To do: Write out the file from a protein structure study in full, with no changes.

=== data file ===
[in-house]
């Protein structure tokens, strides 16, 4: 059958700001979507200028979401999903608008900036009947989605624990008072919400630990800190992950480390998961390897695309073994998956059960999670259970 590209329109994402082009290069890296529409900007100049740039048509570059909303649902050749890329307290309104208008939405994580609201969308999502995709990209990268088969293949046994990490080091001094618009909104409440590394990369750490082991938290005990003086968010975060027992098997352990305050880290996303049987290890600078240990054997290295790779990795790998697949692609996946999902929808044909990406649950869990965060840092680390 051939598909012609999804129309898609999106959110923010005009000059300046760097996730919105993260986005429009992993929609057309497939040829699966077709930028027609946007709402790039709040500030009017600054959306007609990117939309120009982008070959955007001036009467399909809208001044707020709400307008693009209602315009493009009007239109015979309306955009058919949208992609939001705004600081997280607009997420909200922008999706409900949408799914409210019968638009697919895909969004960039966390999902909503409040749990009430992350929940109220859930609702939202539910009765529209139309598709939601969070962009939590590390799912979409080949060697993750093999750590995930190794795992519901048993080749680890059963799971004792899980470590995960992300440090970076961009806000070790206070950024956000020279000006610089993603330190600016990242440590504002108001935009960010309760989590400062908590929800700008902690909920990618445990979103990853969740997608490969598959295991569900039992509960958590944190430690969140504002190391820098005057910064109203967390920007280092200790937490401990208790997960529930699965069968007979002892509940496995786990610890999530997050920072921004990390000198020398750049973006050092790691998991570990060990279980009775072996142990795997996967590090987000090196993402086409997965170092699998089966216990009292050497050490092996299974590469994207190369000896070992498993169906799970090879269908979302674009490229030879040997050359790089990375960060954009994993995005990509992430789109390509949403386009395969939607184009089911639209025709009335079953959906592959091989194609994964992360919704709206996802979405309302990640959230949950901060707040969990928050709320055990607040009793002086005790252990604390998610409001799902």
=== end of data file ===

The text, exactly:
[in-house]
């Protein structure tokens, strides 16, 4: 059958700001979507200028979401999903608008900036009947989605624990008072919400630990800190992950480390998961390897695309073994998956059960999670259970 590209329109994402082009290069890296529409900007100049740039048509570059909303649902050749890329307290309104208008939405994580609201969308999502995709990209990268088969293949046994990490080091001094618009909104409440590394990369750490082991938290005990003086968010975060027992098997352990305050880290996303049987290890600078240990054997290295790779990795790998697949692609996946999902929808044909990406649950869990965060840092680390 051939598909012609999804129309898609999106959110923010005009000059300046760097996730919105993260986005429009992993929609057309497939040829699966077709930028027609946007709402790039709040500030009017600054959306007609990117939309120009982008070959955007001036009467399909809208001044707020709400307008693009209602315009493009009007239109015979309306955009058919949208992609939001705004600081997280607009997420909200922008999706409900949408799914409210019968638009697919895909969004960039966390999902909503409040749990009430992350929940109220859930609702939202539910009765529209139309598709939601969070962009939590590390799912979409080949060697993750093999750590995930190794795992519901048993080749680890059963799971004792899980470590995960992300440090970076961009806000070790206070950024956000020279000006610089993603330190600016990242440590504002108001935009960010309760989590400062908590929800700008902690909920990618445990979103990853969740997608490969598959295991569900039992509960958590944190430690969140504002190391820098005057910064109203967390920007280092200790937490401990208790997960529930699965069968007979002892509940496995786990610890999530997050920072921004990390000198020398750049973006050092790691998991570990060990279980009775072996142990795997996967590090987000090196993402086409997965170092699998089966216990009292050497050490092996299974590469994207190369000896070992498993169906799970090879269908979302674009490229030879040997050359790089990375960060954009994993995005990509992430789109390509949403386009395969939607184009089911639209025709009335079953959906592959091989194609994964992360919704709206996802979405309302990640959230949950901060707040969990928050709320055990607040009793002086005790252990604390998610409001799902």